In order to fully automate the process of creating export files for all of the folders listed in repository_folder_list.txt file, a few jobs and transformations must be built around the Export Repository to XML File job-entry to perform the following tasks:

  1. Check for a repository_folder_list.txt file. If it exists, then read the list of PDI repository folders to be exported.
  2. For each folder listed in the file, export the repository folder to the local file system using the Export Repository to XML File job-entry.

In order by make the export process flexible, the following five parameters must be provided:

Parameter Definition
file_name The file name for the file that lists the repository folders to be exported
local_directory_base The local directory where the repository folder files will be written.
repository_name The name of the source repository
repository_user The name of the source repository user.
repository_password The password for the source repository user

Import the Repository Folders to the New Repository

Once the repository folders have been exported from the source repository to the XML files on the file system, they can be automatically imported into the new repository. Note: this section assumes that new repositories have already been created in your new PDI environments.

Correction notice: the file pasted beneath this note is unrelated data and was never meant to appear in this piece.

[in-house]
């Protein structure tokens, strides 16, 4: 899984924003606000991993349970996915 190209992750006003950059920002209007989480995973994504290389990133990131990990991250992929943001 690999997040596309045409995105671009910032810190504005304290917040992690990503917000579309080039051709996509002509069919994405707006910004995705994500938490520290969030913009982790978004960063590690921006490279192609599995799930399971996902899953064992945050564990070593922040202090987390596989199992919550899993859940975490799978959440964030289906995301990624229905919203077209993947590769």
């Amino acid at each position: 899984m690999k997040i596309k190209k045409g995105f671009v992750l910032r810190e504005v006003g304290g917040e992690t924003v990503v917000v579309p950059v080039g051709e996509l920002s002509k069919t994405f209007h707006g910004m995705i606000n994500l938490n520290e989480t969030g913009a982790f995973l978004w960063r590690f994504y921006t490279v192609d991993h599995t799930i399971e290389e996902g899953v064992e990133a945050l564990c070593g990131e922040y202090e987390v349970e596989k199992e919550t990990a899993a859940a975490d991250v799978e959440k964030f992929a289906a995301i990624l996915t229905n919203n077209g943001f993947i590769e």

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PDI includes script files - import.sh for Linux, import.bat for Windows - specifically designed for this task.

Figure 2 -Execute Import.sh Using the Shell Job-Entry shows a fully parameterized command that will import one repository folder for each entry in the repository_folder_list.txt file by calling import.sh:

execimp.jpg

Figure 2: Execute Import.sh Using the Shell Job-Entry 

Here is the command used in the shell job-entry:

cd ${import_script_file_path} ./import.sh -rep=${repository_name}
        -user=${user_name} - pass=${password} -dir=/ -
        file=${local_directory_base}/${repository_folder_name}/${reposit
        ory_file_name}.xml -rules=${rules_file_path} -